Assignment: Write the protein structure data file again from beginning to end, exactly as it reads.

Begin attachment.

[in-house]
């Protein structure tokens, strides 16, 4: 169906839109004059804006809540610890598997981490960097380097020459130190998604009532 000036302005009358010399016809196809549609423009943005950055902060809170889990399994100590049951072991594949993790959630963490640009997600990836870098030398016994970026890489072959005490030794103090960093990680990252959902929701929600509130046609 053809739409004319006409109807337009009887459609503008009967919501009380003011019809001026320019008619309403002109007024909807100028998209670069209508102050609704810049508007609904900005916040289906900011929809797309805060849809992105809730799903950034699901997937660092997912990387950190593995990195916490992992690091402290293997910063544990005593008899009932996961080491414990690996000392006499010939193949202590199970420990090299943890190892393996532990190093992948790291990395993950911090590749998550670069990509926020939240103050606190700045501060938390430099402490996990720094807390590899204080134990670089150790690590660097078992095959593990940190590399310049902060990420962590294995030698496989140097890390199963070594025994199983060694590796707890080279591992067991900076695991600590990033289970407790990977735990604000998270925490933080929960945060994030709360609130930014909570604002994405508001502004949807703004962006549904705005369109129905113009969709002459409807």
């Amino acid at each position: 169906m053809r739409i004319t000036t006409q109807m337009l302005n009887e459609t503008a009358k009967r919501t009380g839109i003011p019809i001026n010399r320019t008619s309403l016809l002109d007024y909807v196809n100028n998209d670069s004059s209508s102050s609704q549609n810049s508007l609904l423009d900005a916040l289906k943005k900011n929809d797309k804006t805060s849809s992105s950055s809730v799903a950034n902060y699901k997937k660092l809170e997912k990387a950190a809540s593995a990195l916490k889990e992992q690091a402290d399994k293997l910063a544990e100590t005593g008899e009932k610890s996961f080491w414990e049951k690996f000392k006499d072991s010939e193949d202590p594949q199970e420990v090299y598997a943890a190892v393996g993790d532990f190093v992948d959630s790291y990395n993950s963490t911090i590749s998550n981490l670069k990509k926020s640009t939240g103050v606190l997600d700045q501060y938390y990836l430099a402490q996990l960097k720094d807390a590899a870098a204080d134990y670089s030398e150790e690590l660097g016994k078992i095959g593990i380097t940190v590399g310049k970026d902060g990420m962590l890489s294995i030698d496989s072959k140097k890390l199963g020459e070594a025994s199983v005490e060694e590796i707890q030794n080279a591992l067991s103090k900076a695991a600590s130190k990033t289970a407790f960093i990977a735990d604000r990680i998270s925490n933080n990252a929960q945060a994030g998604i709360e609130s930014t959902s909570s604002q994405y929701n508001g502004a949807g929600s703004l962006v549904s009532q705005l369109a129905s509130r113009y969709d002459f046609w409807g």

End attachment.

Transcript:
[in-house]
């Protein structure tokens, strides 16, 4: 169906839109004059804006809540610890598997981490960097380097020459130190998604009532 000036302005009358010399016809196809549609423009943005950055902060809170889990399994100590049951072991594949993790959630963490640009997600990836870098030398016994970026890489072959005490030794103090960093990680990252959902929701929600509130046609 053809739409004319006409109807337009009887459609503008009967919501009380003011019809001026320019008619309403002109007024909807100028998209670069209508102050609704810049508007609904900005916040289906900011929809797309805060849809992105809730799903950034699901997937660092997912990387950190593995990195916490992992690091402290293997910063544990005593008899009932996961080491414990690996000392006499010939193949202590199970420990090299943890190892393996532990190093992948790291990395993950911090590749998550670069990509926020939240103050606190700045501060938390430099402490996990720094807390590899204080134990670089150790690590660097078992095959593990940190590399310049902060990420962590294995030698496989140097890390199963070594025994199983060694590796707890080279591992067991900076695991600590990033289970407790990977735990604000998270925490933080929960945060994030709360609130930014909570604002994405508001502004949807703004962006549904705005369109129905113009969709002459409807």
């Amino acid at each position: 169906m053809r739409i004319t000036t006409q109807m337009l302005n009887e459609t503008a009358k009967r919501t009380g839109i003011p019809i001026n010399r320019t008619s309403l016809l002109d007024y909807v196809n100028n998209d670069s004059s209508s102050s609704q549609n810049s508007l609904l423009d900005a916040l289906k943005k900011n929809d797309k804006t805060s849809s992105s950055s809730v799903a950034n902060y699901k997937k660092l809170e997912k990387a950190a809540s593995a990195l916490k889990e992992q690091a402290d399994k293997l910063a544990e100590t005593g008899e009932k610890s996961f080491w414990e049951k690996f000392k006499d072991s010939e193949d202590p594949q199970e420990v090299y598997a943890a190892v393996g993790d532990f190093v992948d959630s790291y990395n993950s963490t911090i590749s998550n981490l670069k990509k926020s640009t939240g103050v606190l997600d700045q501060y938390y990836l430099a402490q996990l960097k720094d807390a590899a870098a204080d134990y670089s030398e150790e690590l660097g016994k078992i095959g593990i380097t940190v590399g310049k970026d902060g990420m962590l890489s294995i030698d496989s072959k140097k890390l199963g020459e070594a025994s199983v005490e060694e590796i707890q030794n080279a591992l067991s103090k900076a695991a600590s130190k990033t289970a407790f960093i990977a735990d604000r990680i998270s925490n933080n990252a929960q945060a994030g998604i709360e609130s930014t959902s909570s604002q994405y929701n508001g502004a949807g929600s703004l962006v549904s009532q705005l369109a129905s509130r113009y969709d002459f046609w409807g």